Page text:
After Meiyan risked her life to rescue Tripitaka and his disciples, she gives herself up to be judged by the Temple of Heaven. Tripitaka is torn between passion and righteousness, and is forced to raid the Heavenly Palace for the gallows-bound Meiyan. After an epic and bloody struggle, the two are pardoned and sent back to earth by a benevolent Buddha. There they commence their westward journey with the Tang Monk’s three disciples – Meiyan in the form of a white mare as token punishment – striving to accomplish the Eighty-One Tasks and save the world.

Movie Review:

If you grew up watching Hong Kong slapstick movies in the 1990s, you’d remember Stephen Chow playing the legendary Monkey God Sun Wukong in A Chinese Odyssey (1994) and its brilliant follow-up sequel in the same year.

After more than 10 years, director Jeff Lau is back with another twist on the well-loved Chinese classic Journey to the West. With a larger budget and vast improvements in technology, this movie falls into the convenient trap of losing focus and the essence of telling a proper story.

Touted as what is supposed to be the retelling of a love story that happened during the Journey to the West, the movie begins with Tripitaka leading his three infamous disciples into the city of Sache. There, the three of them get captured by an evil tree spirit. It is then up to the holy monk to save his three pupils. The twist comes when he begins falling in love with a young imp who personifies ugliness.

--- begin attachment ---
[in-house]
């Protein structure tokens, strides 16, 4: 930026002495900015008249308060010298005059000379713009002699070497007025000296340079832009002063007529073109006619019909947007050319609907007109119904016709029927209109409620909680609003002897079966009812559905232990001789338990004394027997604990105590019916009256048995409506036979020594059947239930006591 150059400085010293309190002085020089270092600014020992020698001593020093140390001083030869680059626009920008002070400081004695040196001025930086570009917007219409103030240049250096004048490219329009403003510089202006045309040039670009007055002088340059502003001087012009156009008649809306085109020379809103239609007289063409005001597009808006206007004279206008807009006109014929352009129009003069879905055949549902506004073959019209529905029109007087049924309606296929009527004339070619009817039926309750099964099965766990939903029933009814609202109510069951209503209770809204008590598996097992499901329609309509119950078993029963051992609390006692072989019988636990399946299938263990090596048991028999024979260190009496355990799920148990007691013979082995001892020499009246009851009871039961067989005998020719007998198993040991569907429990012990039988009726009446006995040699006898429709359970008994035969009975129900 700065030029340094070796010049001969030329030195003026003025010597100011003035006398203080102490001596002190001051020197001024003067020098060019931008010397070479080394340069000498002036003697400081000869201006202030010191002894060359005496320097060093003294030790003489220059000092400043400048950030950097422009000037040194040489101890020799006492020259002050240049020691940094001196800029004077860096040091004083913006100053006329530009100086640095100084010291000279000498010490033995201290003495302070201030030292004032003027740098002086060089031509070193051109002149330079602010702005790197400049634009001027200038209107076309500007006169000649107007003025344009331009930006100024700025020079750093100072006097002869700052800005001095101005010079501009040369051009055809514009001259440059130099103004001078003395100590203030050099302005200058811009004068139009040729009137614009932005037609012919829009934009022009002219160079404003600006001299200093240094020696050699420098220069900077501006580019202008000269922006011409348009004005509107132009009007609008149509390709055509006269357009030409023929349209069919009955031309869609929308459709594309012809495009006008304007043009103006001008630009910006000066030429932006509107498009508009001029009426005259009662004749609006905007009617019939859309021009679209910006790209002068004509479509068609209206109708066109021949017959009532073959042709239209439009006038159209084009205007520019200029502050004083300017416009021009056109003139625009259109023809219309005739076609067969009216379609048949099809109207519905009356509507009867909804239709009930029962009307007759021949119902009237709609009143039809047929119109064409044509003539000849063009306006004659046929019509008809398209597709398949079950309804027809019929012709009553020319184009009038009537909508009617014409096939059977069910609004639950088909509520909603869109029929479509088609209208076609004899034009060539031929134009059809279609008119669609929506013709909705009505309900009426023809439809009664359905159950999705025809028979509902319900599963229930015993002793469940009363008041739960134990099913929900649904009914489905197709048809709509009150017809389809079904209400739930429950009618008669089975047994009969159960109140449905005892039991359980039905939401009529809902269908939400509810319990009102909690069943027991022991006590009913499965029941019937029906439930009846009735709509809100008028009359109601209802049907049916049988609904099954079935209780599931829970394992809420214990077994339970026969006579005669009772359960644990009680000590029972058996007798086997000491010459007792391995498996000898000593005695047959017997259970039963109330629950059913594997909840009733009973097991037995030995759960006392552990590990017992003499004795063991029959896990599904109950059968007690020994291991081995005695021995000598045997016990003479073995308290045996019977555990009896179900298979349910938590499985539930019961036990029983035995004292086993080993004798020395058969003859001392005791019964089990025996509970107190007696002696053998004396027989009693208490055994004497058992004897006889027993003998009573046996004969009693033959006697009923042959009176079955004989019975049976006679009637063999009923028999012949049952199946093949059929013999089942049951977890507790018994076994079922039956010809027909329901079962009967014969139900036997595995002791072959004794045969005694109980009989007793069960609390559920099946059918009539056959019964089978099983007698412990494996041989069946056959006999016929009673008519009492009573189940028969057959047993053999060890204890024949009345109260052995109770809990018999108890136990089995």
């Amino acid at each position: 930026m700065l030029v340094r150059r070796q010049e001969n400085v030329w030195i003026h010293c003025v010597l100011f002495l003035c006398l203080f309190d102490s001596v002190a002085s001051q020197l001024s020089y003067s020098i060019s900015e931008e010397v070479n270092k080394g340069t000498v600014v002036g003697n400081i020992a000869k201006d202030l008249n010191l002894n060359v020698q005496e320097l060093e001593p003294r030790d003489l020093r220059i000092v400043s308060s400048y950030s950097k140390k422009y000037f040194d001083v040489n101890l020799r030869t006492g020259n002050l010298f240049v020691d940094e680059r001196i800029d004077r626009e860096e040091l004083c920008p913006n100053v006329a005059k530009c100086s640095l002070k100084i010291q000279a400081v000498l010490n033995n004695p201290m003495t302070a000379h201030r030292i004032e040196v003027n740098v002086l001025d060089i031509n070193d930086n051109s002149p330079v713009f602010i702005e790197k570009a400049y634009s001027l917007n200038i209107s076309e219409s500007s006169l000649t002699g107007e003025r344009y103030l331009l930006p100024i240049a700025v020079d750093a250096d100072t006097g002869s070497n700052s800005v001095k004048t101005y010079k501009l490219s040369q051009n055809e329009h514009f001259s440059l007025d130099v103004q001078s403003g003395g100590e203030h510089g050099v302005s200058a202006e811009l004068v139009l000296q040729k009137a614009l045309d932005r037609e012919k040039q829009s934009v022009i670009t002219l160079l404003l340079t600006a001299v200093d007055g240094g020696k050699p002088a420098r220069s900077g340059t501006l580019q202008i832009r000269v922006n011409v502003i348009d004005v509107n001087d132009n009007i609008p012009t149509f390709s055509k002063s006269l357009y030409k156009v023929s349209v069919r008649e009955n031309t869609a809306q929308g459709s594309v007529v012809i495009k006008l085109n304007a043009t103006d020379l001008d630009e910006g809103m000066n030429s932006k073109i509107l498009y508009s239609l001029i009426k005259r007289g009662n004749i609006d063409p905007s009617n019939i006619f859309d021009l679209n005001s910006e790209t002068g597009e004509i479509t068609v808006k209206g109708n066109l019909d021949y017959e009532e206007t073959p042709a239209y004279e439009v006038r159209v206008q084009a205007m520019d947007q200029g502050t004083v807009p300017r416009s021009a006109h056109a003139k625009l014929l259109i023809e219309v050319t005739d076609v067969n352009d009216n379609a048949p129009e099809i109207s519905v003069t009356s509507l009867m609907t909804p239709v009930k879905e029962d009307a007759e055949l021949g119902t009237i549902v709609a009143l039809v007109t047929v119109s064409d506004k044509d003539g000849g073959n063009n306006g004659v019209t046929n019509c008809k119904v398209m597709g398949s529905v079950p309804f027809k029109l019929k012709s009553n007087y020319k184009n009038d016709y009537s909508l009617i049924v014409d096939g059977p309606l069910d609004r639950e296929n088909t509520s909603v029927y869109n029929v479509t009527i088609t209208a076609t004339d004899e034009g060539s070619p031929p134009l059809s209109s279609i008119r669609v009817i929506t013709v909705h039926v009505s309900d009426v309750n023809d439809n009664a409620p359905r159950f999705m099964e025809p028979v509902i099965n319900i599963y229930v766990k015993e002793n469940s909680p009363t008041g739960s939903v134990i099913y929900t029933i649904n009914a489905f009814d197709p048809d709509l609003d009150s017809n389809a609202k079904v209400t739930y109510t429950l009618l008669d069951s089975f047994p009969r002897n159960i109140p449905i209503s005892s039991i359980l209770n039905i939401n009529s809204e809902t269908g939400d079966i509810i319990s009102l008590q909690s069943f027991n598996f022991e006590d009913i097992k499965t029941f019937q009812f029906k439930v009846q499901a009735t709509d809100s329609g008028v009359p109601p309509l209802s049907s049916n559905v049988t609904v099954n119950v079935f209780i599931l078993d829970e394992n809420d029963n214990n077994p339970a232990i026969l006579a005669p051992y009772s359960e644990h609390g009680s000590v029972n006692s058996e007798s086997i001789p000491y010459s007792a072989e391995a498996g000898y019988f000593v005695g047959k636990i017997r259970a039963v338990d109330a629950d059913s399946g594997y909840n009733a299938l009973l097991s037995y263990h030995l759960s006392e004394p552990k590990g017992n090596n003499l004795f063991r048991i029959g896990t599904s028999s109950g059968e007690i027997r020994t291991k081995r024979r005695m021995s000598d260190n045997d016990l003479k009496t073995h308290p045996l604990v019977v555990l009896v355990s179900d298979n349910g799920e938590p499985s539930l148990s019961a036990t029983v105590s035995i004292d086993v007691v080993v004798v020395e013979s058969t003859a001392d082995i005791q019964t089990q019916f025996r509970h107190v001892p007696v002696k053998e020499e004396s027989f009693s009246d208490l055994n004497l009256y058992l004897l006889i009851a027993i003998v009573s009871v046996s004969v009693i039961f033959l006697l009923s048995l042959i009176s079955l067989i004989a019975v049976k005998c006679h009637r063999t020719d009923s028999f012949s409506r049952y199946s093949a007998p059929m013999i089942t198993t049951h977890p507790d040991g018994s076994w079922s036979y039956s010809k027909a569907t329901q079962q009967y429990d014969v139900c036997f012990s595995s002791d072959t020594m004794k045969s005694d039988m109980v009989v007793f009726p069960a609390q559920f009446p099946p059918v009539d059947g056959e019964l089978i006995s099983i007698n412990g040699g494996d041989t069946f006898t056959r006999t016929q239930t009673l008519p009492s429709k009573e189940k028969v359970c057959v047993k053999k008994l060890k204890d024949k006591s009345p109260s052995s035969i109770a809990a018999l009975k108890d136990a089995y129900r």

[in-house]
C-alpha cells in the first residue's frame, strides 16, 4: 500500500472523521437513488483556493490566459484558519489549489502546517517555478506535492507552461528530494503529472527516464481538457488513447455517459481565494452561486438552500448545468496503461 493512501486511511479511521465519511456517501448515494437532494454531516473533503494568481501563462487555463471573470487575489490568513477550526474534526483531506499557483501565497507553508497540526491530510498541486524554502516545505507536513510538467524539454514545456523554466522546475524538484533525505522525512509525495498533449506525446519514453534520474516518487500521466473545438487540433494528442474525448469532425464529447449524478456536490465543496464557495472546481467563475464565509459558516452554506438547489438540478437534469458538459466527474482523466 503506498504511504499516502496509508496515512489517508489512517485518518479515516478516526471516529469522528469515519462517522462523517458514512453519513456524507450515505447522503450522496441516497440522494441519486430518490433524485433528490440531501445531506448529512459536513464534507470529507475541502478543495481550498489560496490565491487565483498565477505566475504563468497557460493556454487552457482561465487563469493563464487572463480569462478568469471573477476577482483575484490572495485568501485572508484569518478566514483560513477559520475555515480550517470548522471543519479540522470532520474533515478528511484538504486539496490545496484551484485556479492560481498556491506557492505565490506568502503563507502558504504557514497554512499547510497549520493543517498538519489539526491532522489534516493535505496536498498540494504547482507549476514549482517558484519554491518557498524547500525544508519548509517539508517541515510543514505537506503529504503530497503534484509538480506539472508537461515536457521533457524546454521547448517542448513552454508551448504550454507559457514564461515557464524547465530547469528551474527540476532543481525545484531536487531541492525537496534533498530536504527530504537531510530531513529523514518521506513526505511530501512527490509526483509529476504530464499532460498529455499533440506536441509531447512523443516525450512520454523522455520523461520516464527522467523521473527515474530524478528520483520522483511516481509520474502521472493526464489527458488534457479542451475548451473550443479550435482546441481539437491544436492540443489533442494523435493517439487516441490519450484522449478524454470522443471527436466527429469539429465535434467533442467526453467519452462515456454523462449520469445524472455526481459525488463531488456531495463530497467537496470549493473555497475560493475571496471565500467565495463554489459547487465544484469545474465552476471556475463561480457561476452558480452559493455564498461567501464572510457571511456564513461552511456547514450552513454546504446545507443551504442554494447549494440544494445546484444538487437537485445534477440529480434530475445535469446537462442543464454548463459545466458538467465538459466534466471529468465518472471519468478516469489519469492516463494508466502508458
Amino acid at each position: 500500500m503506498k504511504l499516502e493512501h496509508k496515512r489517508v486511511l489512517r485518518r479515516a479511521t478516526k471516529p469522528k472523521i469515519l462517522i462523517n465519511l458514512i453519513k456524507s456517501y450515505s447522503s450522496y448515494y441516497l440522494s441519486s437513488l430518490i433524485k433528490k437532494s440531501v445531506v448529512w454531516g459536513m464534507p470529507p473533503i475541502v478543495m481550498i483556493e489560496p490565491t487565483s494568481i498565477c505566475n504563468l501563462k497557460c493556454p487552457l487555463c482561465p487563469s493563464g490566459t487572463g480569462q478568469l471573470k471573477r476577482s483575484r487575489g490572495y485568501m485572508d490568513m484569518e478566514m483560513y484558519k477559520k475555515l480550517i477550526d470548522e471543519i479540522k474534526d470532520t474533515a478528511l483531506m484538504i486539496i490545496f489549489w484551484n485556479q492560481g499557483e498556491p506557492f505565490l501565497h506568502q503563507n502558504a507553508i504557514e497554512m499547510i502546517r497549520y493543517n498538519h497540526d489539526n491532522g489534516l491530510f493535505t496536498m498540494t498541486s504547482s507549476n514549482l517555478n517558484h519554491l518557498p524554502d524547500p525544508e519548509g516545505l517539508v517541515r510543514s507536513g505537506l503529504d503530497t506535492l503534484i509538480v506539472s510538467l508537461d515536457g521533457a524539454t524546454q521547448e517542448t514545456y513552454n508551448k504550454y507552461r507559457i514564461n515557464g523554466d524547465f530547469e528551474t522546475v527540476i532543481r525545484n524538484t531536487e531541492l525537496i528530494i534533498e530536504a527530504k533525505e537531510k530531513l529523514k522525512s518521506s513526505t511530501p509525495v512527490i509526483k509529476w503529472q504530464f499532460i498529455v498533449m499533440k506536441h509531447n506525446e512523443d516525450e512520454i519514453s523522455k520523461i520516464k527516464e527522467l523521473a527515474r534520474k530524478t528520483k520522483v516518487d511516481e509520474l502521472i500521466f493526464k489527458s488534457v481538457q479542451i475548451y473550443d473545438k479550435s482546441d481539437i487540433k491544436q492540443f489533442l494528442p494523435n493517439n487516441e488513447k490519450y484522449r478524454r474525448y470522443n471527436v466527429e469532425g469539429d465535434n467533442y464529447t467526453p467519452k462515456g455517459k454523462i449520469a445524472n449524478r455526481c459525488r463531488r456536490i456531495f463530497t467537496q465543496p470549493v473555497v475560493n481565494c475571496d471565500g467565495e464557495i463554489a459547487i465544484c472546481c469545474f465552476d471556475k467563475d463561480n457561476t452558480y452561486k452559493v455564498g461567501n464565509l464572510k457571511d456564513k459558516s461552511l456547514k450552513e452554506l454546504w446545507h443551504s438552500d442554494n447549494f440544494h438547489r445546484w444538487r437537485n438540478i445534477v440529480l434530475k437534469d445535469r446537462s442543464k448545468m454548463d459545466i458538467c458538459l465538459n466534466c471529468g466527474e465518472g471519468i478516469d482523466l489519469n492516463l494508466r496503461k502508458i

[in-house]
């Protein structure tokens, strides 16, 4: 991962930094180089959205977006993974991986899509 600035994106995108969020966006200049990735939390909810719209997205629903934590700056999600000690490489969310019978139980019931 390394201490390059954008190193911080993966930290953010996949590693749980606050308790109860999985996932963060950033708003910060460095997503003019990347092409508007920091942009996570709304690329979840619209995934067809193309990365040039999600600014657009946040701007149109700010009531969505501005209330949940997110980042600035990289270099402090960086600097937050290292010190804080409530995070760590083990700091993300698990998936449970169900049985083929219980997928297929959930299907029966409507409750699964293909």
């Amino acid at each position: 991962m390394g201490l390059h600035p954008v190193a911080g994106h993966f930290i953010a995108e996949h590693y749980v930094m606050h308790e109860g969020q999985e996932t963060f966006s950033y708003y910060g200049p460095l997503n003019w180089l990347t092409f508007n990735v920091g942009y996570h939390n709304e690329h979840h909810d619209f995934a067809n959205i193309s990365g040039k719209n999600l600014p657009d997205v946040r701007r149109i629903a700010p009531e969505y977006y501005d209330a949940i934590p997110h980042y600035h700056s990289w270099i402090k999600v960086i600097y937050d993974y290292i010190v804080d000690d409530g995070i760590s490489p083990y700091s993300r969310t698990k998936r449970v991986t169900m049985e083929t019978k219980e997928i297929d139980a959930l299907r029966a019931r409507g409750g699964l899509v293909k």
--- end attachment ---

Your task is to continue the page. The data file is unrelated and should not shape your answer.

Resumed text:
The premise does sound interesting, and this is the same director who gave us the wonderful Chinese Odyssey 2002 (2002) starring Tony Leung and Faye Wong. Underneath the laughs of his last work, there was a touching story which made audience feel for the characters. But his latest offering seems to be more interested in showing what it is capable of, rather than telling a good story.

There were countless scenes in the 103-minute movie which featured spectacular visual effects achieved with cutting-edge technology and post production graphic work. In fact, there were a few battle scenes which felt like carbon copies of video games young boys would enjoy a lot.

Not only are the computer generated effects showy, the cast in the movie makes a point to make you notice them as well. Take Charlene Choi for example - yes, the hideous make-up of the imp she plays does amuse for a while. But one would have to bear with her annoying imp character for over an hour before she morphs into her beautiful self.